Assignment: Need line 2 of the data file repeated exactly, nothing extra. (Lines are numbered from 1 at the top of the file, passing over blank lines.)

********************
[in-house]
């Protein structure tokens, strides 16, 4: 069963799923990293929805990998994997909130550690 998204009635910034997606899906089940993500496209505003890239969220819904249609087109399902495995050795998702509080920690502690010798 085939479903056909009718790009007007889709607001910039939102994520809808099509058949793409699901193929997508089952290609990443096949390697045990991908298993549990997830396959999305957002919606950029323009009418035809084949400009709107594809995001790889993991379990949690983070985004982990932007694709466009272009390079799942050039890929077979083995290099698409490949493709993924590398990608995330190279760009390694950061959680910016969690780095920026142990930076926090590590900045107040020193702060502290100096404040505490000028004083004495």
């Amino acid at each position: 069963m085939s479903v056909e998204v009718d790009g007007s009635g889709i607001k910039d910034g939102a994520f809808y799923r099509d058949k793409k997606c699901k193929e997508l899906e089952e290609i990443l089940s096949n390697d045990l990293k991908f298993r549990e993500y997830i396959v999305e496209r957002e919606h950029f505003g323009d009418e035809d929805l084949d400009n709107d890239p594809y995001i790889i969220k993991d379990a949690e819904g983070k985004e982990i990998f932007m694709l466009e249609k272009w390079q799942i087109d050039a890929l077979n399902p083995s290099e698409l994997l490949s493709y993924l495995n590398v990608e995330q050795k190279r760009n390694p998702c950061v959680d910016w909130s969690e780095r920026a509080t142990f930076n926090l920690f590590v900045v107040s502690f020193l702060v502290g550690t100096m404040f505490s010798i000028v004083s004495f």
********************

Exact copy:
């Protein structure tokens, strides 16, 4: 069963799923990293929805990998994997909130550690 998204009635910034997606899906089940993500496209505003890239969220819904249609087109399902495995050795998702509080920690502690010798 085939479903056909009718790009007007889709607001910039939102994520809808099509058949793409699901193929997508089952290609990443096949390697045990991908298993549990997830396959999305957002919606950029323009009418035809084949400009709107594809995001790889993991379990949690983070985004982990932007694709466009272009390079799942050039890929077979083995290099698409490949493709993924590398990608995330190279760009390694950061959680910016969690780095920026142990930076926090590590900045107040020193702060502290100096404040505490000028004083004495």